PORTLAND, Ore. – Bees have been to Darin Campbell’s Southwest Portland home before.
A week ago, he found more than 10,000 in a swarm hanging from one of his fruit trees.
“The previous week there was some worry. When you see the bees swarming around you have some sort of fear factor involved,” Campbell said.
But are they dangerous? Bee keeper Tim Wessels says no, if you deal with them the right way. He’s found a lot of swarms in our area lately.
“I think this will be our ninth or tenth swarm we’ve gotten in the last two weeks,” he said.
Why are we seeing more swarms? The Northwest has a hearty queen bee that can survive cooler winters, and the mild spring has the queens’ daughters out early looking for places to start a hive. They’re not interested in stinging you when they’re on the move, Wessels said.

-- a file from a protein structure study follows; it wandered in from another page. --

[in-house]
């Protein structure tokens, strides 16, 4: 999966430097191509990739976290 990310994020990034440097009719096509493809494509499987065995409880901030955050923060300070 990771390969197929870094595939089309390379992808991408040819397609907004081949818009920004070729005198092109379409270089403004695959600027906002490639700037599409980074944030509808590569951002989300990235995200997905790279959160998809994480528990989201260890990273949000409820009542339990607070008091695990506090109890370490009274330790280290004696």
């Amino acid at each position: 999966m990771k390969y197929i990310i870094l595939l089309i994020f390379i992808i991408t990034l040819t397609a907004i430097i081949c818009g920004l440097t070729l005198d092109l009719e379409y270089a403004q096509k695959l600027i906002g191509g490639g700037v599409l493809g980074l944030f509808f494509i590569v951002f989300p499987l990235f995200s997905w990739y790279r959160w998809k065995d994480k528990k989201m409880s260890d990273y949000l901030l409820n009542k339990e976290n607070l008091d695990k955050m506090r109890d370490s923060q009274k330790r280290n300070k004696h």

When you see a swarm, you should not spray it with a hose or insecticide. That will just get the bees riled up.
“What happens sometimes is they get caught between material, your clothing and your skin, and they don’t want to sting you, but they get nervous and scared and they start to smash up against you and you’ll get stung,” said Wessels.
If you find a swarm in a tree or on a car, it may be gone in a few hours or a day. The queens can’t travel very far at one time. They have to stop and rest often.
If you have a problem with a swarm, contact the Oregon State Beekeepers Association.
We heard about the bees from a KATU news tip. If you see news happening where you live, send us an email to firstname.lastname@example.org.